2012-01-18

Co.Exist

Work Your Proper Hours: A Campaign Against Unpaid Overtime

Chances are, you worked more than eight hours yesterday, and ate lunch at your desk. A new campaign would like you to stop doing that, please (and to stop your boss expecting it). It’s killing you and it’s ruining the economy.

Have you found yourself staying late at the office these days without a commensurate bump in your paycheck? You’re not alone. Unpaid overtime work is widespread.

But in the U.K., a labor group is fighting the phenomenon with a holiday of sorts: Work Your Proper Hours Day.

According to the Trades Union Congress, a federation of labor unions, more than 5.2 million U.K. employees worked 1,968 million unpaid overtime hours last year. If all these employees did all their overtime work at the beginning of the year, they would essentially work for free until February 24. And so the TUC has selected that date for its 10th annual Work Your Proper Hours Day. Employees are encouraged to observe the day by showing up to work on time (not before!), taking a full lunch break, and leaving on time.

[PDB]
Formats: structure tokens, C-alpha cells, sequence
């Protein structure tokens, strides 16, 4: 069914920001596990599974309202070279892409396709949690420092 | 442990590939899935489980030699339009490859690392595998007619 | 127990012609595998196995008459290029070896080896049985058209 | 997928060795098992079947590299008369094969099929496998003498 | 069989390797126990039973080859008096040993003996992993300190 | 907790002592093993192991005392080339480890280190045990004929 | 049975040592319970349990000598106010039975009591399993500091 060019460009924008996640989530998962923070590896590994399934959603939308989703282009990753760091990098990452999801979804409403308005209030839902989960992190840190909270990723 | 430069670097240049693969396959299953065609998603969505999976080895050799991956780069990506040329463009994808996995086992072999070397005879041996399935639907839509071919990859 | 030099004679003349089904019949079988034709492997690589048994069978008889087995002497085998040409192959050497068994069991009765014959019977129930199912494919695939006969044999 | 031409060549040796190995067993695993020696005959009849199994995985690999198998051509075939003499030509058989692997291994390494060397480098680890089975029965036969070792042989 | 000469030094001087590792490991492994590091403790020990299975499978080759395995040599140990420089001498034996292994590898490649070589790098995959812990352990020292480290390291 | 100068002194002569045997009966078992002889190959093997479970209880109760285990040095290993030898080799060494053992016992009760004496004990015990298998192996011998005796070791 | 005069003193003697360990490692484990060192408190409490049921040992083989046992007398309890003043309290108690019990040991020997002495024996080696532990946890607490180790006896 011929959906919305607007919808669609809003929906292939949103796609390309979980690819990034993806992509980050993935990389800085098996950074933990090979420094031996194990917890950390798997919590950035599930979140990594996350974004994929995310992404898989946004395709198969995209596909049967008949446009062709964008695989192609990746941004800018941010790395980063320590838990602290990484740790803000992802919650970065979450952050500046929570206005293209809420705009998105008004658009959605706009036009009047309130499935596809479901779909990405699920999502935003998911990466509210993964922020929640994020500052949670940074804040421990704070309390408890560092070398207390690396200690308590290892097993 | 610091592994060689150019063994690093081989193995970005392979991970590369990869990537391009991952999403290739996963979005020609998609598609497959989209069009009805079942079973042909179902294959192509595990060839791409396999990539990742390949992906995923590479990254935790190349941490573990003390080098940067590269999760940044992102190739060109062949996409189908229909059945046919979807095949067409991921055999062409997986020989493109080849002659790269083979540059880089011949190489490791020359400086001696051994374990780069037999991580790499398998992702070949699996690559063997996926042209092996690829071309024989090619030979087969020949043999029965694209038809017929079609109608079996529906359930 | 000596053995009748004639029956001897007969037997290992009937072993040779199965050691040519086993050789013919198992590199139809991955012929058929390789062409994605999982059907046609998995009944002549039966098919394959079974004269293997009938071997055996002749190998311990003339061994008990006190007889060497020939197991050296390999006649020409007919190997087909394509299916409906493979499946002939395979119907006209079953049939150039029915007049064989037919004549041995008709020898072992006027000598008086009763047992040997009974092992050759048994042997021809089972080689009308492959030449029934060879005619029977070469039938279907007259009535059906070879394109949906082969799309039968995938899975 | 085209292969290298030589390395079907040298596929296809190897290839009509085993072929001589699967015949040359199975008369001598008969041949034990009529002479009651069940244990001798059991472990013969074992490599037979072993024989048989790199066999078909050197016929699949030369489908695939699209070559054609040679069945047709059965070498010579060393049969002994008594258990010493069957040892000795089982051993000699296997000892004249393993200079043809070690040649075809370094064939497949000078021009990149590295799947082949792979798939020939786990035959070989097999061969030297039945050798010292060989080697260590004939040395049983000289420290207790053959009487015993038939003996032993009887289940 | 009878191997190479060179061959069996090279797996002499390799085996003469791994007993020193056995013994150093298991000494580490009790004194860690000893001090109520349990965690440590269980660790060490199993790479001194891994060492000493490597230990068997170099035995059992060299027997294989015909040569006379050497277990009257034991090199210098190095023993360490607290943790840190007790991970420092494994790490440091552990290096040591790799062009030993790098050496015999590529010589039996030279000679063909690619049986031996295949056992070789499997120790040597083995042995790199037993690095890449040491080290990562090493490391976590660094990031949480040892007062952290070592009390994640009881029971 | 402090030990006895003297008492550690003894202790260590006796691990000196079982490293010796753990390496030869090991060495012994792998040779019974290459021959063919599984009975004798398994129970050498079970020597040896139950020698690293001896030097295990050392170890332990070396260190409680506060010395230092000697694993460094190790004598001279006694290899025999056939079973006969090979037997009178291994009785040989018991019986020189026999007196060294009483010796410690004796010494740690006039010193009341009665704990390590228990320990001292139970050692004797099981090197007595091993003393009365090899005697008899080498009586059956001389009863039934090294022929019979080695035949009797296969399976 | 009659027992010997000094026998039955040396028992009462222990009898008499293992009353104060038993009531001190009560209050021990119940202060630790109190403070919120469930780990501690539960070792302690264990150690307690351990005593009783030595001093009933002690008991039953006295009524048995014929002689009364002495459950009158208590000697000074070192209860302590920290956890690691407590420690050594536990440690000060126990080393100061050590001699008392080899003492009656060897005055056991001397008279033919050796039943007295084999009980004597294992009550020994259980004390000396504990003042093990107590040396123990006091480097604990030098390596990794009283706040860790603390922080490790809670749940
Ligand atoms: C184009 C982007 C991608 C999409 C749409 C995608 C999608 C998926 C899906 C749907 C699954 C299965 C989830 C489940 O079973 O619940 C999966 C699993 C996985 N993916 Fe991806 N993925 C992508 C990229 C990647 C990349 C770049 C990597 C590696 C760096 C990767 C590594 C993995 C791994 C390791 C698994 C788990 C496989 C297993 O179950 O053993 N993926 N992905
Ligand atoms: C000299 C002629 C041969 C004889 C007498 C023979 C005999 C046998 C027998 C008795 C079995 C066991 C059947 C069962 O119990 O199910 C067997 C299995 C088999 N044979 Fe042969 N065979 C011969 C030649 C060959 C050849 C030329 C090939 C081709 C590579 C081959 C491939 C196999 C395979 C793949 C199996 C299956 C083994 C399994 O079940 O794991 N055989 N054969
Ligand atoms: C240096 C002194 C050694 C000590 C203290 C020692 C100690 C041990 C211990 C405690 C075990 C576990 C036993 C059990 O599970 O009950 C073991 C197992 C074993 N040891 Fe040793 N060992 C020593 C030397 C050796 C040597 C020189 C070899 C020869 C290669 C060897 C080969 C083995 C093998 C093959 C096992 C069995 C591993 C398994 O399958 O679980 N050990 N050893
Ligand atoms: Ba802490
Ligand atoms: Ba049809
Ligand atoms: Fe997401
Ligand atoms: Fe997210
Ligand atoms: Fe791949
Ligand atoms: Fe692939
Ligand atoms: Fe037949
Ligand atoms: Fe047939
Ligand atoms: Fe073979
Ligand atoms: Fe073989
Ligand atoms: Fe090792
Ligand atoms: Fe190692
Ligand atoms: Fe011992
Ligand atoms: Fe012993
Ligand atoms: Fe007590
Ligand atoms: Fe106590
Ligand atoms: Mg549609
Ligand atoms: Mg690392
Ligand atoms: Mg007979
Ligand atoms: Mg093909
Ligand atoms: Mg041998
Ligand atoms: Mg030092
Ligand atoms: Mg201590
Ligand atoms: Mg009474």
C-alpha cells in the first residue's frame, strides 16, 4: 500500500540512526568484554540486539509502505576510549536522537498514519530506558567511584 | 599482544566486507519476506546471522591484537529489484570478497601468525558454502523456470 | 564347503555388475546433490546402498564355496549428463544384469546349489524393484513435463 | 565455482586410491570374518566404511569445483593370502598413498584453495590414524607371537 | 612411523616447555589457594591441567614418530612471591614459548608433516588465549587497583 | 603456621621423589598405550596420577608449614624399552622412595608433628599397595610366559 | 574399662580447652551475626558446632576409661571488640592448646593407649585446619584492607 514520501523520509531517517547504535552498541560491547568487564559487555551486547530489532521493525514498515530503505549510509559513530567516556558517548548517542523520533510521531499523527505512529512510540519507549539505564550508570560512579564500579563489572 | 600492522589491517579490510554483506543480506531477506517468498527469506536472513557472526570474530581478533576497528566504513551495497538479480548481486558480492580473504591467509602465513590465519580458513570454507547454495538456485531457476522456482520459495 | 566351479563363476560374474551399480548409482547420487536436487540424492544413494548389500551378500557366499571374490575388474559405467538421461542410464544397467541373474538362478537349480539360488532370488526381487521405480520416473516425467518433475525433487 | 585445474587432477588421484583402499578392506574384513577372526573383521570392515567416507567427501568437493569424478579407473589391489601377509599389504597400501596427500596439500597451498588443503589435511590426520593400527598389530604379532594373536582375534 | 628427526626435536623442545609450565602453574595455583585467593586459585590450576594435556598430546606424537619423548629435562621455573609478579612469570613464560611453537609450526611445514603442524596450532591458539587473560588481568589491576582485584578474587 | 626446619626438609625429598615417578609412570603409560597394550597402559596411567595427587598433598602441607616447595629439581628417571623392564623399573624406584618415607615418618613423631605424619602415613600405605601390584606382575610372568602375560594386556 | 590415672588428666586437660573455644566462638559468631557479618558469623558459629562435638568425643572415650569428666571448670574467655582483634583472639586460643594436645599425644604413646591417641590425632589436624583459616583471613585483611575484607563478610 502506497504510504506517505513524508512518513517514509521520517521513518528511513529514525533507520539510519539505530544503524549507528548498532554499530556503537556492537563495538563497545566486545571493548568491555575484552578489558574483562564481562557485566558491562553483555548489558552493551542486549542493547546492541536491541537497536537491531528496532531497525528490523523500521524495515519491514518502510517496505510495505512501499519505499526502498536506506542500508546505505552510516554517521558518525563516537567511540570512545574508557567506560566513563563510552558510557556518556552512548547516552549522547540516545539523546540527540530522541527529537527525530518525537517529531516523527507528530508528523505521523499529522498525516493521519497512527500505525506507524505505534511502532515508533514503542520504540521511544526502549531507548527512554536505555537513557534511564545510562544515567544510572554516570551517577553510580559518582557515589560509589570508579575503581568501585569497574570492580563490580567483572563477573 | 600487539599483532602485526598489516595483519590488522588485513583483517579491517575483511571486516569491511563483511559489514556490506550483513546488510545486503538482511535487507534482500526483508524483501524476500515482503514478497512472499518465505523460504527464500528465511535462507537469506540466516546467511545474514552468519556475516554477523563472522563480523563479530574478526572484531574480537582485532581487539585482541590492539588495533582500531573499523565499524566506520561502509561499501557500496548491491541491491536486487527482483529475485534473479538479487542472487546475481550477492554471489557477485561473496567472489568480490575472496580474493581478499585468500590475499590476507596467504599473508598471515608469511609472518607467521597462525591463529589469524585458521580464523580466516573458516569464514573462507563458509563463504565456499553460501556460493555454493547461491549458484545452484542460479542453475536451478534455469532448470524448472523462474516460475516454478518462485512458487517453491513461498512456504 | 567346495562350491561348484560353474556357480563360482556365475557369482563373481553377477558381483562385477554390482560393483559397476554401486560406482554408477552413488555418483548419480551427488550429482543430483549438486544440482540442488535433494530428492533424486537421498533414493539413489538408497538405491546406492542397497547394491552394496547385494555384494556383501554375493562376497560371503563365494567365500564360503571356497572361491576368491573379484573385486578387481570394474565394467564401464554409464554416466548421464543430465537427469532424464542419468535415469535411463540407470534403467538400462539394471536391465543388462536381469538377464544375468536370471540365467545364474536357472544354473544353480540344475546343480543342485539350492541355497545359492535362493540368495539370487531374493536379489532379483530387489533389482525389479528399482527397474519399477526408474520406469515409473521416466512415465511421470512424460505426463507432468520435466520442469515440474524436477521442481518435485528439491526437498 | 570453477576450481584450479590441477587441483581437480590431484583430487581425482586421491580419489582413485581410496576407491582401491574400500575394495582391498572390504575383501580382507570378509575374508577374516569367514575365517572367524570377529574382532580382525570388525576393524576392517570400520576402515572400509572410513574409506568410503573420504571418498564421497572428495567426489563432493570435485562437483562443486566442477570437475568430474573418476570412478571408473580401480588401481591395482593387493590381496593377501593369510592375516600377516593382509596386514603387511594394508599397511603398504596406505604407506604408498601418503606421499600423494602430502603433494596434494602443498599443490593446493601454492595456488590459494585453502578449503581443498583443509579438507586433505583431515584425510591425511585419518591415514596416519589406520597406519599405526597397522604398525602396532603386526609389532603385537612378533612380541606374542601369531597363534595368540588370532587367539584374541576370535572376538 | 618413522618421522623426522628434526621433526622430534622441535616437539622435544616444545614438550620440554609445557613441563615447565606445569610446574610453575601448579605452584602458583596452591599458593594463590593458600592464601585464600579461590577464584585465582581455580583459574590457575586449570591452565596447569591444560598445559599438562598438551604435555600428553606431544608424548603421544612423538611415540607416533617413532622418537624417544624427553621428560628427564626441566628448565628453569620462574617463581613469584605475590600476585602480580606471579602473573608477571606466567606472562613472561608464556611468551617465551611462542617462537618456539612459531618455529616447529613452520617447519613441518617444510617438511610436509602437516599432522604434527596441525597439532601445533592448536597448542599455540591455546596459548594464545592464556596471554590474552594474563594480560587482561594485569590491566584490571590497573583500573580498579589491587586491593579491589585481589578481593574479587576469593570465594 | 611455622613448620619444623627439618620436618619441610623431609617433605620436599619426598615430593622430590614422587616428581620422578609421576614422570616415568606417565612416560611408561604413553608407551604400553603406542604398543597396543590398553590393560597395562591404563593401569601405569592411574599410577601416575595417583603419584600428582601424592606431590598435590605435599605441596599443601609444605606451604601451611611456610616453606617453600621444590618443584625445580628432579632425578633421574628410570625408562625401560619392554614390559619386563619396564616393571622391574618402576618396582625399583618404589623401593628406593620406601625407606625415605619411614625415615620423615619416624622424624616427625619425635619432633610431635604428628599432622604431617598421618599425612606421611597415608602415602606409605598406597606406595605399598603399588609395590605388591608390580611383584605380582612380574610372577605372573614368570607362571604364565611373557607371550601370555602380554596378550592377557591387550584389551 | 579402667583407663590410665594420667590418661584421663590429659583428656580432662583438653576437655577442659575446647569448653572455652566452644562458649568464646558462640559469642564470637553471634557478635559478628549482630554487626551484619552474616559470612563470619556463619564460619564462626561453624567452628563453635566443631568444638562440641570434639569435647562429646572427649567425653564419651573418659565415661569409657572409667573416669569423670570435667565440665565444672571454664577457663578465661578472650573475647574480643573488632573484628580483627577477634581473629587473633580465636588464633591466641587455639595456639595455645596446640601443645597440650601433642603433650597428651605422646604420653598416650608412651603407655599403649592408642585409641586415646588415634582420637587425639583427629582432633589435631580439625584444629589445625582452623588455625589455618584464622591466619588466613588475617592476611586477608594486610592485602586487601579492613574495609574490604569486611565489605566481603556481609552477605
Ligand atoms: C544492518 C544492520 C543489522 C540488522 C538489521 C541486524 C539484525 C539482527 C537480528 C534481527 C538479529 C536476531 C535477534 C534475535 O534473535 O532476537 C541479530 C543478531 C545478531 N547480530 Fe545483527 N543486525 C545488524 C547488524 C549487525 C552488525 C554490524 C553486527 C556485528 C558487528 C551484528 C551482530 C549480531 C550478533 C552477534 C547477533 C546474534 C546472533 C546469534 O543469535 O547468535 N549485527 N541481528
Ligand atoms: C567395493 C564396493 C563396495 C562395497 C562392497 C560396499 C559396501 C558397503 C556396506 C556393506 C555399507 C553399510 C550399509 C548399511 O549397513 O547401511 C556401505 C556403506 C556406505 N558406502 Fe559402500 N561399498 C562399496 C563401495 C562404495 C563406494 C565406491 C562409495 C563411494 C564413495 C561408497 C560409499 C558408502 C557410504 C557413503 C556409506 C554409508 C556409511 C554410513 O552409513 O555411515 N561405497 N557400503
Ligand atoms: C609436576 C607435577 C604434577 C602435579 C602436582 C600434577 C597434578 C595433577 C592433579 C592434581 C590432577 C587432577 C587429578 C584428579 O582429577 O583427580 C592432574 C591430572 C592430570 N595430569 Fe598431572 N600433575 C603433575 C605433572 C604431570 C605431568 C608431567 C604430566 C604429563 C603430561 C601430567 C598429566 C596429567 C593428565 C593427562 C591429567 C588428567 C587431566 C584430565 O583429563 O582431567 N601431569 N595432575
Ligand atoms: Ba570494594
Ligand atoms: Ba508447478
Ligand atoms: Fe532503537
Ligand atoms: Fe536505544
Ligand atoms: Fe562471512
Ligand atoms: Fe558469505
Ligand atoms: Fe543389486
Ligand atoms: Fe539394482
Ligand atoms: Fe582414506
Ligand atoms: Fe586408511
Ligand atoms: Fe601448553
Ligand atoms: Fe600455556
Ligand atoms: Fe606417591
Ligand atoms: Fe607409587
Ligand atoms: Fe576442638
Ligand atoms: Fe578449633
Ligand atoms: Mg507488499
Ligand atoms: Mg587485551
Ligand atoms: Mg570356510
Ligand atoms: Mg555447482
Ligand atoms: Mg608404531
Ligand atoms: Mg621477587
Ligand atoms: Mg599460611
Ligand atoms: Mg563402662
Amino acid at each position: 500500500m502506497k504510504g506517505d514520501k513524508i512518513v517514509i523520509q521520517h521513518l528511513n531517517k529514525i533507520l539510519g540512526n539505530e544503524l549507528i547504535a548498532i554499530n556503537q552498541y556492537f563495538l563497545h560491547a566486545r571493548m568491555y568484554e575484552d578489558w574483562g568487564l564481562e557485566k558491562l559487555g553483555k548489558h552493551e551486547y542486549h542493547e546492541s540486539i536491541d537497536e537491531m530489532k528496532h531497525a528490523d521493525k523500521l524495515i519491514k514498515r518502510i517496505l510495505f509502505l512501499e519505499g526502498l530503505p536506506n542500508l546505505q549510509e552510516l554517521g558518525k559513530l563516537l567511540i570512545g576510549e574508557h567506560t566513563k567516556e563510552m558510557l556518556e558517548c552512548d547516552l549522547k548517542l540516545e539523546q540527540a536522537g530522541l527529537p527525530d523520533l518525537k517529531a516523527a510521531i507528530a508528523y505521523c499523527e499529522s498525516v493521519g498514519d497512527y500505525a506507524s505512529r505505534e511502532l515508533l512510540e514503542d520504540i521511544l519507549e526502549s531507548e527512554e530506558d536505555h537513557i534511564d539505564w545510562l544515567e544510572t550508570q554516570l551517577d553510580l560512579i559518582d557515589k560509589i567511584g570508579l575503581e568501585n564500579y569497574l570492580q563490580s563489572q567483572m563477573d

It’s a lighthearted campaign, but unpaid overtime is not without real costs. In a 2010 study, published in the European Heart Journal, working three or more hours longer than a 7-hour workday corresponded with a 60% increase in heart-related problems. Overworked employees have also been shown to be less productive and more likely to make mistakes.

And then there are the economic effects. The more work companies squeeze out of people in unpaid overtime, the fewer new employees they have to hire. The TUC estimates that unpaid overtime in the U.K. was equivalent to 1 million full-time jobs. And because that work is unpaid, the state loses out on that tax revenue, too.